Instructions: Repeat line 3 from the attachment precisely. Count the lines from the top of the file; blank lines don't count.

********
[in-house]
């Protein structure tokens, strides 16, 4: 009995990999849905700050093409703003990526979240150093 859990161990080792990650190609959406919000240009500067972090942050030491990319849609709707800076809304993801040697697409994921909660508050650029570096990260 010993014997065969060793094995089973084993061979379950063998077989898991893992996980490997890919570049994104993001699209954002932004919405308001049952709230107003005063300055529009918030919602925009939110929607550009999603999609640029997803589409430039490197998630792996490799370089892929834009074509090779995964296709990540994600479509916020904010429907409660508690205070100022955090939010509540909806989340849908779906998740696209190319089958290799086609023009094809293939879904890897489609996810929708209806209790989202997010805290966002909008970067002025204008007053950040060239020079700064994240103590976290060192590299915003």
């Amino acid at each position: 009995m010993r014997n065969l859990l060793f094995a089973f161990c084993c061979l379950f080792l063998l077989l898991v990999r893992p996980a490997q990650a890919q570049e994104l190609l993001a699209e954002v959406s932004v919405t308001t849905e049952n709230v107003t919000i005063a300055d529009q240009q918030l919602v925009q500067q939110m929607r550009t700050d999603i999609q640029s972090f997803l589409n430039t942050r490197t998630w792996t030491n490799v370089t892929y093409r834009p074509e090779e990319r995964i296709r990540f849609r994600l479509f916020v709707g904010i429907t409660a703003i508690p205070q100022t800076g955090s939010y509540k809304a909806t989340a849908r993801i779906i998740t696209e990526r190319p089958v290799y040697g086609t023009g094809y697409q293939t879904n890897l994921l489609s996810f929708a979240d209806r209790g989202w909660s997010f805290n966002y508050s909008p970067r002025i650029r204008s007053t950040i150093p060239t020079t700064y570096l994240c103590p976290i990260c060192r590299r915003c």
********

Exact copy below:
């Amino acid at each position: 009995m010993r014997n065969l859990l060793f094995a089973f161990c084993c061979l379950f080792l063998l077989l898991v990999r893992p996980a490997q990650a890919q570049e994104l190609l993001a699209e954002v959406s932004v919405t308001t849905e049952n709230v107003t919000i005063a300055d529009q240009q918030l919602v925009q500067q939110m929607r550009t700050d999603i999609q640029s972090f997803l589409n430039t942050r490197t998630w792996t030491n490799v370089t892929y093409r834009p074509e090779e990319r995964i296709r990540f849609r994600l479509f916020v709707g904010i429907t409660a703003i508690p205070q100022t800076g955090s939010y509540k809304a909806t989340a849908r993801i779906i998740t696209e990526r190319p089958v290799y040697g086609t023009g094809y697409q293939t879904n890897l994921l489609s996810f929708a979240d209806r209790g989202w909660s997010f805290n966002y508050s909008p970067r002025i650029r204008s007053t950040i150093p060239t020079t700064y570096l994240c103590p976290i990260c060192r590299r915003c």